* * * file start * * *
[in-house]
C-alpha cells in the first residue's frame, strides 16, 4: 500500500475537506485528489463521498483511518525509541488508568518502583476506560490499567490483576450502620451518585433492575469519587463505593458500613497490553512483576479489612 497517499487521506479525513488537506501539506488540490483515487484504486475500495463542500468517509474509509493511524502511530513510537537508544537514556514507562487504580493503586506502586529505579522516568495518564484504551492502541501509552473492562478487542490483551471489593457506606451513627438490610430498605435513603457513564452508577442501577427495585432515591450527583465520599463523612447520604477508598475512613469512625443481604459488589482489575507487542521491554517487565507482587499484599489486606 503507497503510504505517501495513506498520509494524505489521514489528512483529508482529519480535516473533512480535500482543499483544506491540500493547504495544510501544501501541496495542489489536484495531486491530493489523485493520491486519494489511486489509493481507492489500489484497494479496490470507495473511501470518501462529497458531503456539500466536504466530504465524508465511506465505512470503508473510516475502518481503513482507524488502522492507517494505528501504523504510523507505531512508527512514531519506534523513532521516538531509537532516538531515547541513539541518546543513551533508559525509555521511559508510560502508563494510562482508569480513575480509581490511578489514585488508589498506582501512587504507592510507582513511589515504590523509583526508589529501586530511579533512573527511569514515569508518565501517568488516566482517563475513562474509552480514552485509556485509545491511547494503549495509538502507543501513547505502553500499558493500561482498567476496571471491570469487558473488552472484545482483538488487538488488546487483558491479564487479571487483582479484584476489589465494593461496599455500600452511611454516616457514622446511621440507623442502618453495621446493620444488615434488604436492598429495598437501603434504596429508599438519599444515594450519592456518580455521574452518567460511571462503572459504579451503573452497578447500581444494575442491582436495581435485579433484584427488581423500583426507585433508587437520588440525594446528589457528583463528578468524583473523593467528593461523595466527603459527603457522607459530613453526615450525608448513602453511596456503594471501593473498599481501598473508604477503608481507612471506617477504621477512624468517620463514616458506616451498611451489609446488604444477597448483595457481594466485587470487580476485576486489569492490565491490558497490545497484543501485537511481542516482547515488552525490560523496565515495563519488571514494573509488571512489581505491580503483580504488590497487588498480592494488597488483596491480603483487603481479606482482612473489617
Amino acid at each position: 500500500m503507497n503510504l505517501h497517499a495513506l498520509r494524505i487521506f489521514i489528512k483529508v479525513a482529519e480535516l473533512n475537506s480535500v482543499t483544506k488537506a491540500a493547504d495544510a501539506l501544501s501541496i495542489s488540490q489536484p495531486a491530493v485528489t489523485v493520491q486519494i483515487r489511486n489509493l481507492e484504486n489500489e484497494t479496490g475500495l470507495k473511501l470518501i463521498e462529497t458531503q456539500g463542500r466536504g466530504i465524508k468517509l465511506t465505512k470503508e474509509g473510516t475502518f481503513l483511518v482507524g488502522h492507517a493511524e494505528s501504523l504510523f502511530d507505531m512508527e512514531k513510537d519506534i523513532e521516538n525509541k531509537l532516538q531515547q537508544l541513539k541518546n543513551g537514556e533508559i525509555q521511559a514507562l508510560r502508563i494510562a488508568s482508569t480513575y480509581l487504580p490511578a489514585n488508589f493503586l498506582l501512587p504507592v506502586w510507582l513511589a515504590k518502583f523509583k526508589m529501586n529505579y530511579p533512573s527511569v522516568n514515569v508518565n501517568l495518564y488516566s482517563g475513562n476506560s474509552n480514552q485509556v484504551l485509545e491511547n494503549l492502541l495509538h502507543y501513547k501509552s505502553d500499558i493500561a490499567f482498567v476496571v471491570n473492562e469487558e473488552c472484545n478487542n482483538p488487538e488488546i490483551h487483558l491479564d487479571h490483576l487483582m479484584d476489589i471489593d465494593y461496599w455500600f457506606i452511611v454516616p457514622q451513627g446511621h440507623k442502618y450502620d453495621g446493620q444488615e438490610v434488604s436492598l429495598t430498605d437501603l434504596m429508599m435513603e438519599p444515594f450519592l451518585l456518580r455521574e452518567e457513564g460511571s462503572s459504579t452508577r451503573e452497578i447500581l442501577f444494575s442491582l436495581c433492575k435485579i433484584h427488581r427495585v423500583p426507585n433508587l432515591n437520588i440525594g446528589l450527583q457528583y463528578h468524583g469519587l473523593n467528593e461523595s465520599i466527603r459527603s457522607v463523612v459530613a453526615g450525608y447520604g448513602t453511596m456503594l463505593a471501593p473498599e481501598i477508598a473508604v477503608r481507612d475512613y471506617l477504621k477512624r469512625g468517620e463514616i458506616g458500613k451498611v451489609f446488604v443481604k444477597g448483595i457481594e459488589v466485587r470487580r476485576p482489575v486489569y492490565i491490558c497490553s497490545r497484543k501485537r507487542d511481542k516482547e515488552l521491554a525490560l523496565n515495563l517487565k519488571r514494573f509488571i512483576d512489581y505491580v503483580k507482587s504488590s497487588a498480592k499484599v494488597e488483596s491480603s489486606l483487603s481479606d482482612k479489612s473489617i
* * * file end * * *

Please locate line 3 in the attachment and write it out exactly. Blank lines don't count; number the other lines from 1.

Amino acid at each position: 500500500m503507497n503510504l505517501h497517499a495513506l498520509r494524505i487521506f489521514i489528512k483529508v479525513a482529519e480535516l473533512n475537506s480535500v482543499t483544506k488537506a491540500a493547504d495544510a501539506l501544501s501541496i495542489s488540490q489536484p495531486a491530493v485528489t489523485v493520491q486519494i483515487r489511486n489509493l481507492e484504486n489500489e484497494t479496490g475500495l470507495k473511501l470518501i463521498e462529497t458531503q456539500g463542500r466536504g466530504i465524508k468517509l465511506t465505512k470503508e474509509g473510516t475502518f481503513l483511518v482507524g488502522h492507517a493511524e494505528s501504523l504510523f502511530d507505531m512508527e512514531k513510537d519506534i523513532e521516538n525509541k531509537l532516538q531515547q537508544l541513539k541518546n543513551g537514556e533508559i525509555q521511559a514507562l508510560r502508563i494510562a488508568s482508569t480513575y480509581l487504580p490511578a489514585n488508589f493503586l498506582l501512587p504507592v506502586w510507582l513511589a515504590k518502583f523509583k526508589m529501586n529505579y530511579p533512573s527511569v522516568n514515569v508518565n501517568l495518564y488516566s482517563g475513562n476506560s474509552n480514552q485509556v484504551l485509545e491511547n494503549l492502541l495509538h502507543y501513547k501509552s505502553d500499558i493500561a490499567f482498567v476496571v471491570n473492562e469487558e473488552c472484545n478487542n482483538p488487538e488488546i490483551h487483558l491479564d487479571h490483576l487483582m479484584d476489589i471489593d465494593y461496599w455500600f457506606i452511611v454516616p457514622q451513627g446511621h440507623k442502618y450502620d453495621g446493620q444488615e438490610v434488604s436492598l429495598t430498605d437501603l434504596m429508599m435513603e438519599p444515594f450519592l451518585l456518580r455521574e452518567e457513564g460511571s462503572s459504579t452508577r451503573e452497578i447500581l442501577f444494575s442491582l436495581c433492575k435485579i433484584h427488581r427495585v423500583p426507585n433508587l432515591n437520588i440525594g446528589l450527583q457528583y463528578h468524583g469519587l473523593n467528593e461523595s465520599i466527603r459527603s457522607v463523612v459530613a453526615g450525608y447520604g448513602t453511596m456503594l463505593a471501593p473498599e481501598i477508598a473508604v477503608r481507612d475512613y471506617l477504621k477512624r469512625g468517620e463514616i458506616g458500613k451498611v451489609f446488604v443481604k444477597g448483595i457481594e459488589v466485587r470487580r476485576p482489575v486489569y492490565i491490558c497490553s497490545r497484543k501485537r507487542d511481542k516482547e515488552l521491554a525490560l523496565n515495563l517487565k519488571r514494573f509488571i512483576d512489581y505491580v503483580k507482587s504488590s497487588a498480592k499484599v494488597e488483596s491480603s489486606l483487603s481479606d482482612k479489612s473489617i